Tag Archives: Lent

Ashes, ashes

I started today a bit disappointed that I wouldn’t be able to attend Ash Wednesday services at our church. I had a plane to catch, so it just wasn’t possible.

As for many Christians, Ash Wednesday serves as a definitive and dramatic crossover into the contemplative season of Lent. The hour-long service at our church bathes me in an almost magical blend of prayer, music and liturgy that sends me back out into the world calm and unhurried and inspired for the next 40 days.

Before heading to the airport this morning,  I went online and tried to find an Ash Wednesday service—of any denomination—in my destination city. As best I could see, none of the churches in the area had services posted. I had no time to call any of them, so I acknowledged sadly that I’d have to sit it out this year.

Just after clearing security at National Airport’s Delta terminal at 10:55 a.m., an announcement sounded over the intercom that there would be an Ash Wednesday service in the airport chapel beginning at 11:00.

I didn’t have to board my flight until 11:25, so I exited the secure area and hightailed it to the chapel, tucked behind Dunkin’ Donuts.

I was the second worshiper to arrive and the only passenger; the rest of the 14-member congregation were airport employees and crew members.

Granted, it wasn’t the hour at St. Alban’s I had hoped for. Still, we recited Psalm 51, read two verses from Hebrews, heard a bit of Mark’s Gospel and sang along to a boom box blasting out “Love Divine, All Loves Excelling.” A swift imposition of ashes, and we were out in under 15 minutes. I went back through security, where the TSA agent spotted my ashes, scanned my ID and remarked how fitting that my name is Monica Bernadette. I was at the gate five minutes before boarding.

No, it wasn’t the hour of contemplative prayer and soothing Taizé music I might have enjoyed at my home church. But considering I had already written it off, the Ash-n-Dash was an unexpected blessing.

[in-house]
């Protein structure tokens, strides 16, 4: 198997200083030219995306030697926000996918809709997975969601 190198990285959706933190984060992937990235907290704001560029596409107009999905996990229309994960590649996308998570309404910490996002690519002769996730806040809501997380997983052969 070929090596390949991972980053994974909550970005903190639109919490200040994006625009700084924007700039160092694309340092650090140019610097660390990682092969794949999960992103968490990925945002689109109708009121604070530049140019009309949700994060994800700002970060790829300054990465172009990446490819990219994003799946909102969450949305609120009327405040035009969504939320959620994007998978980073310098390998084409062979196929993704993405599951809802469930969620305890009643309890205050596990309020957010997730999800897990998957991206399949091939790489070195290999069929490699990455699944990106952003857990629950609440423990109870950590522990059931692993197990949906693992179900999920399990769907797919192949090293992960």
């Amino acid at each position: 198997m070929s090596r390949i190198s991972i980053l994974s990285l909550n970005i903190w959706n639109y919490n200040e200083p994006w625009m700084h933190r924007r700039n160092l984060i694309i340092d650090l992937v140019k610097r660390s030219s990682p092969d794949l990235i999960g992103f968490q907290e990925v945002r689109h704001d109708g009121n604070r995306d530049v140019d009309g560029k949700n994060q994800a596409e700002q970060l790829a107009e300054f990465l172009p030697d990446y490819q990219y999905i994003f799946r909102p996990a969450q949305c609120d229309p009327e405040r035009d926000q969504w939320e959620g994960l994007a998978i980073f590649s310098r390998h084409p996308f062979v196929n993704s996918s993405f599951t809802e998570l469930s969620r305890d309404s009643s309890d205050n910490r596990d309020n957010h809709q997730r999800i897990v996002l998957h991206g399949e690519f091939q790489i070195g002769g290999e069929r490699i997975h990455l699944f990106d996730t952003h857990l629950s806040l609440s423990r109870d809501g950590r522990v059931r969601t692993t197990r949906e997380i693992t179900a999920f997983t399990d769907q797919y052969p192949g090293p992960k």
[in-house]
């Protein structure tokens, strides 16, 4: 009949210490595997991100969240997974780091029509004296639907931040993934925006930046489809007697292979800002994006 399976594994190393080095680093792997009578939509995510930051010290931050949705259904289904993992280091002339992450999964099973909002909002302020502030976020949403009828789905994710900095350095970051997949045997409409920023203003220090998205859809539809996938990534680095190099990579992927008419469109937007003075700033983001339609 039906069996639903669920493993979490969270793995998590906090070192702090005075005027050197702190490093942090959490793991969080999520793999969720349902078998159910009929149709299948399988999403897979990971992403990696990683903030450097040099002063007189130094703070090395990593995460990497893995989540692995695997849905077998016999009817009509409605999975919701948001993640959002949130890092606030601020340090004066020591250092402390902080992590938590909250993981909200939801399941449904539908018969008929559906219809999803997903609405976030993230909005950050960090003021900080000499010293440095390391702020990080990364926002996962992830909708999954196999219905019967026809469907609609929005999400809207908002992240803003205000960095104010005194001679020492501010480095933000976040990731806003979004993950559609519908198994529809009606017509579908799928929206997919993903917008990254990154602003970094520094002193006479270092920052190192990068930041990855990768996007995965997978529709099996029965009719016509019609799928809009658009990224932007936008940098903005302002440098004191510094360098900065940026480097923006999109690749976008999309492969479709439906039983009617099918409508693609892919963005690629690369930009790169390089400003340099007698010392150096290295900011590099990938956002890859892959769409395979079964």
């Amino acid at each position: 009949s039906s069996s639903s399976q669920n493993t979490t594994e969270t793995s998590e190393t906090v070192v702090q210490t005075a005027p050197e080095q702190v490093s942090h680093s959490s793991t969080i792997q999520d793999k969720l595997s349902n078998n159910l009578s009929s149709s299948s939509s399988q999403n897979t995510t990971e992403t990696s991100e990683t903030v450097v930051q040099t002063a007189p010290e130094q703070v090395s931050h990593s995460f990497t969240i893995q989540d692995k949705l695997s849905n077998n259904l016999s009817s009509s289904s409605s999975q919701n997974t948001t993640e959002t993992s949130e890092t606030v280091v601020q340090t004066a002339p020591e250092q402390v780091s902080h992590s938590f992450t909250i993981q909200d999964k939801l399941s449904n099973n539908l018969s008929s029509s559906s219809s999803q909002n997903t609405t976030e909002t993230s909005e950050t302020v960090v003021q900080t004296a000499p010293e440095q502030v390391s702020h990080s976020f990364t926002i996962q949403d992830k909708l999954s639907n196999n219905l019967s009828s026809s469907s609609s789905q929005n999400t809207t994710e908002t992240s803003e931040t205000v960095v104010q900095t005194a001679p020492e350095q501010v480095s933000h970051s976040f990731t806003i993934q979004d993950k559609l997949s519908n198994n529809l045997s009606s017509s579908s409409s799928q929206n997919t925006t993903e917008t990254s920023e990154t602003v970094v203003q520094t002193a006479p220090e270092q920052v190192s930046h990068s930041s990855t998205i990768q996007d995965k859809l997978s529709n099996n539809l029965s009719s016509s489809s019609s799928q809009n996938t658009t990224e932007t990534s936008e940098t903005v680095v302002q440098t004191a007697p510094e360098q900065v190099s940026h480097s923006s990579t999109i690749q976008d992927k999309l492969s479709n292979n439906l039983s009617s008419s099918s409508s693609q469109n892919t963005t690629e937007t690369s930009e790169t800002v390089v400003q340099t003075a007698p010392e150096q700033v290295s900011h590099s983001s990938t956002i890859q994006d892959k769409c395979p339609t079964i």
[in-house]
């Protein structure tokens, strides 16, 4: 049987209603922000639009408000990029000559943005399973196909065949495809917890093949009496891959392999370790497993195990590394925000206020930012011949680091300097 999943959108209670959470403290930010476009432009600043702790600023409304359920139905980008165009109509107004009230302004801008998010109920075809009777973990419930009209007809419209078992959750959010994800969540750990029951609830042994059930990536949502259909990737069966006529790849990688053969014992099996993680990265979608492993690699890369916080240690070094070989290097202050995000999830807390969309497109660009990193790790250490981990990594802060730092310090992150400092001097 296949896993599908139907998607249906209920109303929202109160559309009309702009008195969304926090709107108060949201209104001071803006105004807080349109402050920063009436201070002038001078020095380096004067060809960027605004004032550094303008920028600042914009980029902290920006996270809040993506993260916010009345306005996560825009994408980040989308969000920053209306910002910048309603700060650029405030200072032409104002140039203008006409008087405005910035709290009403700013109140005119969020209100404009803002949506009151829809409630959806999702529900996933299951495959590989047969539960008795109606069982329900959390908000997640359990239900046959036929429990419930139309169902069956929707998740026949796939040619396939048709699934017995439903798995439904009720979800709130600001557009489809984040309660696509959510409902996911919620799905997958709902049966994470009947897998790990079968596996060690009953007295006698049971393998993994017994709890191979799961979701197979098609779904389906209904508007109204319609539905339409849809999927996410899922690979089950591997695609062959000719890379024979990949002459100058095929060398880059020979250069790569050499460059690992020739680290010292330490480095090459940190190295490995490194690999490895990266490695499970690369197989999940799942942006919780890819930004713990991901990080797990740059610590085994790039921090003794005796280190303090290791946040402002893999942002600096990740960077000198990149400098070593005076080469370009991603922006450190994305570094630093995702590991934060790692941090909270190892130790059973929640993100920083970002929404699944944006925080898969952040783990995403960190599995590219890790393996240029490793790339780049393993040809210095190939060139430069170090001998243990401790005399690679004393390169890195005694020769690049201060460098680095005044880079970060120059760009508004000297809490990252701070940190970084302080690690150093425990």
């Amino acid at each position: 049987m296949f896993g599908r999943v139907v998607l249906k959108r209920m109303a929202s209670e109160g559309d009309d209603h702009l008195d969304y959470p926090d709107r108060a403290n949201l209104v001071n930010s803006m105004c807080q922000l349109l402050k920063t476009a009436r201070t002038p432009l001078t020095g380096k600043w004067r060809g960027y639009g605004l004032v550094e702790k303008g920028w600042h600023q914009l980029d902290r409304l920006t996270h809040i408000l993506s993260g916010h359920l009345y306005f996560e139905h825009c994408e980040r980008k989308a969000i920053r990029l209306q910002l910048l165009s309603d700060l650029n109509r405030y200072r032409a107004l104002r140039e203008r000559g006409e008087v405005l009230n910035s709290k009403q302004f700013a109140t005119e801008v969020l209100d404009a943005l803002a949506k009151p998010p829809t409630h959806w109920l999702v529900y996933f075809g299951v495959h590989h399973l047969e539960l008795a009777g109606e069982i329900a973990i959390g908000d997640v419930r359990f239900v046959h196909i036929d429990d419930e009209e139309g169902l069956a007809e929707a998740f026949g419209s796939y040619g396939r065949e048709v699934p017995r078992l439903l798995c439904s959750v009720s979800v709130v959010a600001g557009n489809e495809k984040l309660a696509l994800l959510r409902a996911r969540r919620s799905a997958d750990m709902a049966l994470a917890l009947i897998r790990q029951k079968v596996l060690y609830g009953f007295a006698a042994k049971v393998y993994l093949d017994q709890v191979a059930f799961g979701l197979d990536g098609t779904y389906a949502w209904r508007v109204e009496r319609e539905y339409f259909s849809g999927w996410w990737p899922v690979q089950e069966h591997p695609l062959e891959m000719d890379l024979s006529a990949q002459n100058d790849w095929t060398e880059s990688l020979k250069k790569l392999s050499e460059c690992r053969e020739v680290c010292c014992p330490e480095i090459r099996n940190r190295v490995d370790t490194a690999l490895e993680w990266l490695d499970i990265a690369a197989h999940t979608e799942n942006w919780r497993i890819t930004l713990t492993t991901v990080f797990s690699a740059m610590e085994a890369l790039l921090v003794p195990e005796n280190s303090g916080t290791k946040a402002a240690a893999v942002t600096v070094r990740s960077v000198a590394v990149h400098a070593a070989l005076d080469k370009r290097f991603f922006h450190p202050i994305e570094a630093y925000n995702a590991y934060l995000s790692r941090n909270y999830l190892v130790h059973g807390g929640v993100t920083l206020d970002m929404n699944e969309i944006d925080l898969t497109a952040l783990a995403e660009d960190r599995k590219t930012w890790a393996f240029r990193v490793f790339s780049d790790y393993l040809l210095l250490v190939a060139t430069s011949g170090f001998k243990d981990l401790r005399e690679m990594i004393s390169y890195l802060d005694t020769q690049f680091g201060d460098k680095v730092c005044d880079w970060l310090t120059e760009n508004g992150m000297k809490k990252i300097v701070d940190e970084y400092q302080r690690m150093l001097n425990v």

Filed under Holidays, Travel

Stack’em high

Mardi Gras. Fat Tuesday. Shrove Tuesday. Pancake Day. Sunset on Shrovetide. Whatever you call it—if you call it—it’s here. 

In many Christian denominations, tomorrow is the beginning of Lent, traditionally a season of fasting, prayer, reflection and a healthy measure of self-denial.

But tonight we feast. Whether attending a pancake supper in a church hall, as I will, or stumbling along Bourbon Street in one last bender, trading bare flesh for shiny plastic beads, as others will, this is our last hurrah.

The upcoming Lenten season may be for Christians, but nearly every religious faith seems to observe periods of solemnity and fasting, either preceded by or followed by fun and feasting.

For some people I know, Lent is do-over time for failed New Year’s resolutions. For others, it’s a slim-down for swimsuit season. For retailers, it’s a time for chocolate bunnies and marshmallow Peeps that have been out since February 15th to grow stale on the shelves, as Easter won’t come until April 24th.

I like Lent. In fact, this being one of the latest start dates I can remember, I am eager to get started. I don’t always give up one particular thing per se. I have a favorite daily devotional I’ll read. I’ll think twice before doing anything to excess. I’ll try to introduce more quiet into my day to listen for, well, I’m not sure.

I only today looked up “shrove” because I realized I had no idea what it meant. The first definition I saw said that it was the past tense of “shrive.” I didn’t know what that meant either. Another referred to Shrovetide, which was unfamiliar.

1. n shrove, the first day of Shrovetide.
2. n Shrove Tuesday, the last day of Shrovetide, when people traditionally eat pancakes.
3. n Shrovetide, the three days before Ash Wednesday

Shrive [Shriven, imperfect or Shrove, past tense]
1. v to hear or receive the confession of; to administer confession and absolution to
2. v to confess, and receive absolution

Shrive, shrove, shriven, whatever. Aunt Jemima and I are stepping out tonight.


Filed under All Things Wordish, Food, Holidays